Selling Bristol to the world

So, how can the Bristol city-region be promoted as a global city in the UK and beyond?

We have a branding mess. Do we talk about Bristol as the only ‘Core City’ that is a net contributor to the UK economy? Do we ask people to “Invest in Bristol+Bath”, when no one lives in “Bristol+Bath”? Would anyone assume that the “west of England” includes Taunton or Gloucester, when they are outside our regional boundary?

The best promotion is word of mouth, yet years of public sector wrangling have left us without a set of words that describes the region. I believe the region should be Greater Bristol. Bristol is on the map, the largest entity, the best place to live in the UK (according to the Sunday Times), and we stand alongside Greater London and Greater Manchester, certainly within my sector.

Once we have a name, we need values and a spokesperson. Bristol City Council have produced ‘brand values’ for the city – Pioneering, Unorthodox, Resilient, Liveable. There is a strong federation of people promoting the brand and city values to their respective audiences, and we need consistency in the messaging. In Marvin Rees, Bristol has its figurehead. He is a key member of the Global Parliament of Mayors, with ambitions for the city that can be facilitated and led by Tim Bowles as Metro Mayor.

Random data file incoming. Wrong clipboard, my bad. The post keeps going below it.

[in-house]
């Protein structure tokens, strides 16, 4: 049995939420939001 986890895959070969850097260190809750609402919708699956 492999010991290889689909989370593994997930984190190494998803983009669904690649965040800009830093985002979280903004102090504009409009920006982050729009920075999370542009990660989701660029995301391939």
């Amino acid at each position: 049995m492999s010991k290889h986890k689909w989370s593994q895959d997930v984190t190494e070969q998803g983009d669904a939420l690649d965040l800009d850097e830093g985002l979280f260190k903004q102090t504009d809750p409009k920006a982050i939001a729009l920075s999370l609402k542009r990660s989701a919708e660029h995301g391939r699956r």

Brexit means a layer of support drops away and industries that have been used to ease of movement of talent and ease of trade within the EU simply have to “go global”.

Our discussion at #BristolBrexit, “Projecting Bristol and Britain to a Post-Brexit World”, produced a set of steps that define the global profile, and check its consistency.

• Promotion of the place needs to locate it to enable “word of mouth” as the best marketing. So… it’s Greater Bristol.

• The brand values of Pioneering : Unorthodox : Resilient : Liveable become our statement for the whole region.

• We test the values and talk about our issues openly – house prices, learning, opportunity, movement (congestion, public transport and also the porosity of institutions). We engage the issues of residents who are “not at the party”, students under pressure, young families struggling to pay rent, and do a gap analysis of the statements.

• We articulate and adapt the values and this drives inclusion policies – the devolution of powers and city sovereignty provides the autonomy for effective action.